Price-wise they are some of the most expensive on our list. We love the beautiful design. They are equally at home in urban environments as they are on the trail. If you’re looking for one of the lightest and most minimal sandals, take a peek at the 6-ounce Shamma Warriors.

Luna Sandals Oso Flaco

Price: $125

Luna Sandals Oso Flaco

✅ Great for running

✅ Grippy traction


❌ Expensive

❌ Heavy


  • Thickness: 7mm base + 4.5mm lugs
  • Weight (per pair): 14.4 oz (0.90 lbs)
  • Midsole: Vibram Midsole
  • Outsole & Lugs: Waterproof Non-Marking Vibram® Megagrip Outsole; 4.5mm Lugs

Luna Sandals launched soon after Born to Run was released. Their founder, Barefoot Ted, was a main character in the book and has been running ultra-marathons in minimalist sandals since 2007. It’s no surprise then that the Oso Flaco’s are great running sandals. We love these sandals for rugged trail running. The Vibram soles and deep lugs give some of the best support of the models we reviewed.

Like Bedrock’s, the other rugged hiking sandal on our list, the Luna’s are heavy for minimalist sandals. We don’t love the price. At $125 these are the most expensive sandals on our list and we found them to be less comfortable than other options.

These are not minimalist sandals:

Chaco Z2 Classic

Chaco Z2 Classic

✅ Durable

✅ Excellent support


❌ Extremely heavy


  • Thickness: 2mm
  • Weight (per pair): 31.1 oz (1.94 lbs)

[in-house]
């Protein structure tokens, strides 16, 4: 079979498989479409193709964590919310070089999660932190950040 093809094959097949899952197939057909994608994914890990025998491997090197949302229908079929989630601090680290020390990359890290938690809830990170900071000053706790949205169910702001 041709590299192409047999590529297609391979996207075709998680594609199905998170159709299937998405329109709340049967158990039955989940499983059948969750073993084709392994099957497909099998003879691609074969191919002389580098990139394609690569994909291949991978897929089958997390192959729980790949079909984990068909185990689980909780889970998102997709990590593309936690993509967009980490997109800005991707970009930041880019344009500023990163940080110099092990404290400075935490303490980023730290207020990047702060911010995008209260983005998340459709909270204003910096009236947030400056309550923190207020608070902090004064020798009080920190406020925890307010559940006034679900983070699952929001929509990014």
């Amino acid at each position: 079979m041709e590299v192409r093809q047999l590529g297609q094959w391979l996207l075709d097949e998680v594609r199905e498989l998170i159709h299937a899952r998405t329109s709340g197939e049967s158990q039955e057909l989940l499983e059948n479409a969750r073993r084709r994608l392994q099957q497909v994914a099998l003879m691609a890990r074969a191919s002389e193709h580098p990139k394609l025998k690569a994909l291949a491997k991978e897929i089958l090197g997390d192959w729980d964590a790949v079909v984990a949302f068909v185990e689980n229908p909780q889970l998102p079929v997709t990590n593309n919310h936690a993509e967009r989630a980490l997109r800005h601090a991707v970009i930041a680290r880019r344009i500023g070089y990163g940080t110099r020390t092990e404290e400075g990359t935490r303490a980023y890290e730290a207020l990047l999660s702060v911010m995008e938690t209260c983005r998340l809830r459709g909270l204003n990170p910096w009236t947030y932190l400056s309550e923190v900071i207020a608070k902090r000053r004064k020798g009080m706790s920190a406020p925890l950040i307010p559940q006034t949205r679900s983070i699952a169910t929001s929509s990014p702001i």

• Midsole: LUVSEAT PU midsole
  • Outsole & Lugs: ChacoGrip™ Rubber Compound, 3.5mm Lug Depth

Chacos are the classic outdoor sport sandals that have dominated the market for decades. We wanted to add these solely as a point of reference. You can see in the picture above they are significantly bigger and heavier than the other models on this list.

Chacos weigh nearly 2 lbs. Over double the weight of the Bedrocks, the next closest in our review. In fact, they weigh 4 times more than the Earth Runner Adventure Sandals, the lightest on our list. We like them for their excellent durability and support. We recommend them for a hiking sandal, but not as a minimalist sandal.

Key Factors To Consider When Choosing


Minimalist sandals range anywhere from $60 to upwards of $125+. The cost of a sandal can be based on its materials, leather sandals cost a premium vs foam, or if there are special features like a durable tread on the outer sole.